The Los Angeles Declaration was the result of a US initiative, which was supported by some of the main receiving countries of the displaced Venezuelan population and US allies, Colombia and Panama. The US was primarily interested in achieving a hemispheric-level agreement oriented towards the containment of migration flows, including security, border control, the ‘fight against transnational crime’ and information sharing, while at the same time embracing a ‘humane’ rhetoric. This ‘humane’ rhetoric was possibly aimed at putting the Declaration more in line with the Latin American liberal and progressive migration governance tradition while trying to reduce deeply-rooted resistance to US’ restrictive and securitist policies. The pillars of funding and assistance to both origin and receiving countries were included following the requests of Colombia and Panama. In the context of this Declaration, the US pledged to commit 314 million USD in humanitarian and developmental assistance, which will likely increase cooperation between some Latin American countries and the US in the areas of interest to the US.
A Migration Pact for the Americas?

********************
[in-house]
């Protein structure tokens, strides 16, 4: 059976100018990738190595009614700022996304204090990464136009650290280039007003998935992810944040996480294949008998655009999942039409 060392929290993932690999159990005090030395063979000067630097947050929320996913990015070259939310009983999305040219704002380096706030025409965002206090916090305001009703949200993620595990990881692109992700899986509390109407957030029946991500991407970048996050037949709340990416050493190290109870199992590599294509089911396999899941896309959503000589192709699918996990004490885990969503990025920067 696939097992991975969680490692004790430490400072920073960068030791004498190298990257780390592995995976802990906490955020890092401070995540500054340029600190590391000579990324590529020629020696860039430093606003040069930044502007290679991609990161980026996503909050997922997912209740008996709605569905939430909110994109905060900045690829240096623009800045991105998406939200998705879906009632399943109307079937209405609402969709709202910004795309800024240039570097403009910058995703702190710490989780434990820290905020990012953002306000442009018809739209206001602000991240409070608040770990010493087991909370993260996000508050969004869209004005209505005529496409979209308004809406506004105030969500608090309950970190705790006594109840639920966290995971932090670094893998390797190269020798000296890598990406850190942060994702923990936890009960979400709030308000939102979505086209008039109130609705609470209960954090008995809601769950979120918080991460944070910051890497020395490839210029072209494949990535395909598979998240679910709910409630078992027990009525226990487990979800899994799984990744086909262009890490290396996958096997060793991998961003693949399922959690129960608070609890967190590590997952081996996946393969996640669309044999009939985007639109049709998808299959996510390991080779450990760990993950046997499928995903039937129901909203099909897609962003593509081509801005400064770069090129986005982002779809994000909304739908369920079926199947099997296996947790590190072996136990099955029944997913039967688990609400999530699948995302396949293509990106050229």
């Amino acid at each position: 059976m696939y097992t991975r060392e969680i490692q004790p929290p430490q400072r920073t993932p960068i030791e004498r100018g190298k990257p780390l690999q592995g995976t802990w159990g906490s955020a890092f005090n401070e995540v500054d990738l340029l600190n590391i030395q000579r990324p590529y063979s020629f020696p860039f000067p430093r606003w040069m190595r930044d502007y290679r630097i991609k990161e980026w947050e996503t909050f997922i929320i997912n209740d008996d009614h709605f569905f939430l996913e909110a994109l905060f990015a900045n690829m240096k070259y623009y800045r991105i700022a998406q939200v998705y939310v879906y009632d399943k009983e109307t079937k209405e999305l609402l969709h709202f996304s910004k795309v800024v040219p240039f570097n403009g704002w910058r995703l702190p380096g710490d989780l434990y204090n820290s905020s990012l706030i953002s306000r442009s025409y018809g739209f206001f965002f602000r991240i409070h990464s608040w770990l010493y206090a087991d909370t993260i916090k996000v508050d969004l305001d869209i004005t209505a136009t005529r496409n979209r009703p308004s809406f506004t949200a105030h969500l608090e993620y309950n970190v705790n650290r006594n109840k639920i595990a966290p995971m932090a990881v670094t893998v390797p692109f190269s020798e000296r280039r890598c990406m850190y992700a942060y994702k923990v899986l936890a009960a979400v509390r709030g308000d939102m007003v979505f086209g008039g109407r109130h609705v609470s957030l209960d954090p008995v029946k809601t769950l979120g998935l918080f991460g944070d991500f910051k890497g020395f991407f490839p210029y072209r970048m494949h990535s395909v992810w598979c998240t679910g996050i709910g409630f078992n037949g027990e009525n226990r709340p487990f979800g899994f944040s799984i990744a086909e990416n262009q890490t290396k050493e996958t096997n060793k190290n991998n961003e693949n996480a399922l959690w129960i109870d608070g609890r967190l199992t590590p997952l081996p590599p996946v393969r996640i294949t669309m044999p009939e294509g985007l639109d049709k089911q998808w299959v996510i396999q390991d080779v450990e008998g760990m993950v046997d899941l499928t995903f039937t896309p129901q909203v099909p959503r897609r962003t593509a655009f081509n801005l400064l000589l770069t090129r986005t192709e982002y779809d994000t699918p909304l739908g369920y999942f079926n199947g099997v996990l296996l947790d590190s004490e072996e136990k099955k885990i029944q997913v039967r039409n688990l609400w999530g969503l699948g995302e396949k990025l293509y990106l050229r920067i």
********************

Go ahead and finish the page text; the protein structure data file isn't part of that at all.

To sum up, in response to the questions at the beginning of this article, the Los Angeles Declaration is a legally non-binding agreement that defines four main lines of action in the area of migration and refuge. The US proposed it mainly to respond to domestic policy concerns in an election time, but this type of proposal has longer-term, historical roots. US interests were centered on containment and security and Latin American countries supported it because the Declaration included some of their calls for international funding and support for origin and receiving countries, and also probably because the most securitist and restrictive aspects, which are frequently resisted by Latin American governments, were watered down under a ‘humane’ rhetoric. The fact that many countries did not sign it and that the preferences of the main countries of origin were not included, diminishes the legitimacy of the final document. As a result, the Declaration does not constitute a comprehensive migration Pact for the Americas. It is a broad and flexible international agreement which, similar to the Global Compacts, consists of political commitments and lines of action whose implementation will ultimately depend on each countries’ priorities. The negotiation of the Los Angeles Declaration provide us with an illustrative example of the wider dynamics that dominate global and regional migration governance, including powerful receiving countries who try to push their containment agenda and the various adaptative, emulative and resistance strategies that smaller and medium-size countries use to have their preferences included in regional and global norms and standards. Now that this agreement has been signed, more complex power dynamics will probably emerge during its implementation. Whose preferences will be followed?